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Study: Kids exposed to brands nearly every minute 

"Marketing messages may accentuate inequities and place further pressure on those who are already disadvantaged.”

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Children addicted to technology, kids watching screens at home absorbed in their phones
The results showed an urgent need to reduce the marketing leveled at kids. (True Touch Lifestyle/ Shutterstock)

By Chris Dyer via SWNS

Children are exposed to a brand nearly every minute revealed a study that attached cameras to children to see what they were looking at.

Mass marketing targets children at school, in their homes and shops more than 550 times over a 10-hour day, according to the findings.

Scientists attached cameras to 90 11 to 13 year-olds to find out what commercial messages they were exposed to over two days.

Experts fitted the wearable automatic cameras to the children to make the shocking find.

Associate Professor Leah Watkins, from the marketing department of the University of Otago in New Zealand, said the results showed an urgent need to reduce the marketing leveled at kids.

Links between poor children being exposed to more harmful advertising was another concerning aspect of the research, the scientists said.

via GIPHY

Prof Watkins added: “Children live in a highly commercialized world that bombards them with consumption messages

“This is alarming given the high rates of obesity, alcohol, and gambling harm in socioeconomically deprived neighborhoods.

“It suggests marketing messages may accentuate inequities and place further pressure on those who are already disadvantaged.”

Researchers found the majority of the 554 marketing messages the children were exposed to happened in school - which came to 43 percent - or at home at 30 percent.

Shops accounted for 12 percent of the commercial messages the kids saw - mostly on brand labels that made up 46 percent, product packaging on 22 percent and commercial signs on 13 percent of the exposure in stores.

The researchers said the study raised concerns about the long-term ecological and social impact of constantly bombarding children with such messages. 

The authors wrote: "Marketing promotes values of consumerism and overconsumption and negatively affects children's wellbeing and psychological development. 

"The threat marketing poses to planetary health is just being realized. However, little is known about children's exposure to marketing at an aggregate level.

"Children from the most deprived households were exposed to significantly more harmful commodity brands than those from the least deprived households.

"This finding is concerning given the high rates of obesity, alcohol, and gambling harm in socioeconomically deprived neighborhoods, and suggests that marketing messages might accentuate inequities and place further pressure on individuals who are already disadvantaged.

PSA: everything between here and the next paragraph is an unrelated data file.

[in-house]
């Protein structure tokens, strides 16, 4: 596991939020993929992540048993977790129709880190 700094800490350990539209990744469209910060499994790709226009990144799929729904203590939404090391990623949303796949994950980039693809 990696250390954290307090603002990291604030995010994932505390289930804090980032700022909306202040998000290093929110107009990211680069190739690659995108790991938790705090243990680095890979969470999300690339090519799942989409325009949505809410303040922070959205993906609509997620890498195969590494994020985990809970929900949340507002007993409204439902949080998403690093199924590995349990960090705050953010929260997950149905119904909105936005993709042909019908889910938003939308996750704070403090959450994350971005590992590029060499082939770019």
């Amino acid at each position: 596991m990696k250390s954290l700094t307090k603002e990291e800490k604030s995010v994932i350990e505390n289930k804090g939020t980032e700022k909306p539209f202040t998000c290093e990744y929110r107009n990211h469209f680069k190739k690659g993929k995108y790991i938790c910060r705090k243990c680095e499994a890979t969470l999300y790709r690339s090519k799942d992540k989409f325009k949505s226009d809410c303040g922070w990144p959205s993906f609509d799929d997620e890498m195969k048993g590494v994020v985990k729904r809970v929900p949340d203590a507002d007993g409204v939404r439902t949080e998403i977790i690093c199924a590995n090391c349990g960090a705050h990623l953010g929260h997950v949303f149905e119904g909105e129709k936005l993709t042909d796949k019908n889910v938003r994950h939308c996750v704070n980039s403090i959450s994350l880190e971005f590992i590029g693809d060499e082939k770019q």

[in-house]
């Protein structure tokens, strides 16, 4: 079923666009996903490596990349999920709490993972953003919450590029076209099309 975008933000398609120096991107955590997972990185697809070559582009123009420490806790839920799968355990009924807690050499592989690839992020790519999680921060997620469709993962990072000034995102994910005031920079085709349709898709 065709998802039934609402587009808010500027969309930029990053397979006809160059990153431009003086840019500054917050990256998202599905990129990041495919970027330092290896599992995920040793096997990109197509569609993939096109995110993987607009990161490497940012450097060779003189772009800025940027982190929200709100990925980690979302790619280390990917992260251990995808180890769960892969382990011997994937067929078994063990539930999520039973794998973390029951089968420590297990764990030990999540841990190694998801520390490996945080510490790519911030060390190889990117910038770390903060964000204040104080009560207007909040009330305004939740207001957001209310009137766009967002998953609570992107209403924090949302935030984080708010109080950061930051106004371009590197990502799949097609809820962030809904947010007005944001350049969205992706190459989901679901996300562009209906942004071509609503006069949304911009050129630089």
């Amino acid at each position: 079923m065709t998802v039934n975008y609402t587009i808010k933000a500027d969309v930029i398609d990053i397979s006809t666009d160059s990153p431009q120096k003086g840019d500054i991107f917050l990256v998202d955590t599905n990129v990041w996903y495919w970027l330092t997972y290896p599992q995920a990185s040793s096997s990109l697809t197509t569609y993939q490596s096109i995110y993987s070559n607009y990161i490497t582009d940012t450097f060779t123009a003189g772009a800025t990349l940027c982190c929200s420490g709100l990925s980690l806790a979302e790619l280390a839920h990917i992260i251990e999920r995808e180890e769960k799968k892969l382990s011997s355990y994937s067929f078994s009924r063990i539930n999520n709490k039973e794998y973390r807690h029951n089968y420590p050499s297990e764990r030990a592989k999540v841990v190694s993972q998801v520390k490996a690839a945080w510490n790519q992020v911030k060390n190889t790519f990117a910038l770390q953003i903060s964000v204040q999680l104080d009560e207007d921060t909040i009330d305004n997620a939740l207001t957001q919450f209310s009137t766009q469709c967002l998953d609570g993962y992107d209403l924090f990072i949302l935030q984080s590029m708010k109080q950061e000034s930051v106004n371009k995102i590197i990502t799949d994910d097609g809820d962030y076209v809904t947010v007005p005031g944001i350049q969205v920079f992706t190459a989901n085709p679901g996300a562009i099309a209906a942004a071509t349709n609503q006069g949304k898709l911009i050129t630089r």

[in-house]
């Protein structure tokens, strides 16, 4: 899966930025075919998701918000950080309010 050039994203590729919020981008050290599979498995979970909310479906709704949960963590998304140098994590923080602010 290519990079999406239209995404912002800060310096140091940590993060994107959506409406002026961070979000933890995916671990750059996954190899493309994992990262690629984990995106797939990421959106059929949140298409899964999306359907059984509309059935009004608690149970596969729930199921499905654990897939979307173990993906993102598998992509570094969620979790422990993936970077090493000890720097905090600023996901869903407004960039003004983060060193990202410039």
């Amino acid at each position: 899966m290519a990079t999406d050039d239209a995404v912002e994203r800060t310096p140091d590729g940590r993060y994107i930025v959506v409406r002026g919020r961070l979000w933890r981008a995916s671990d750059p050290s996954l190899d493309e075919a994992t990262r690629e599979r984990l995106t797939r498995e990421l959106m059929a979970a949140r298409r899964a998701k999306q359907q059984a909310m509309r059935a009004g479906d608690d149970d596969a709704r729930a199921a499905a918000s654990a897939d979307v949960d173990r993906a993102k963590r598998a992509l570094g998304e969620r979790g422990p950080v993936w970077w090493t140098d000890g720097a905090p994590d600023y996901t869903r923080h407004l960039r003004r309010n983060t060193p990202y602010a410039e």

"This study found that children are constantly exposed to marketing through multiple mediums and across all settings, including messages predominantly promoting unhealthy relative to healthy commodities."

The analysis found the most common products children saw were food and drinks, leading the scientists to call for marketing bans on unhealthy goods in a similar way to bans on tobacco ads.

Experts said not only do the results raise concerns about marketing’s role in promoting unhealthy products, but also in encouraging overconsumption.

Professor Watkins added: “One of the major threats to planetary health is overconsumption, and the current and continued increases in consumption are unsustainable.”

A handsome boy sitting on the grass plays in the phone in the summer game at sunset. The child has fun in nature
Marketing can promote values of consumerism and overconsumption that negatively affects children. (Maples Images/Shutterstock)

While she expected to see advertising for unhealthy products, she found the relative number of those messages in comparison to social and healthy food messages concerning, Prof Watkins said.

The United Nations has called on member states to reduce the level of commercial marketing by making areas free of marketing - such as schools - and to make sure there is a wider range of "pro-social" messages.

Prof Watkins said she hoped the research will encourage discussions about the policies needed to achieve this for the next generation.

The team plans to further investigate children’s exposure to marketing in schools, as this is where a large amount of marketing was seen by the children.

A pilot study using software to track children’s online exposure to marketing is also underway.

The findings were published in The Lancet Planetary Health.

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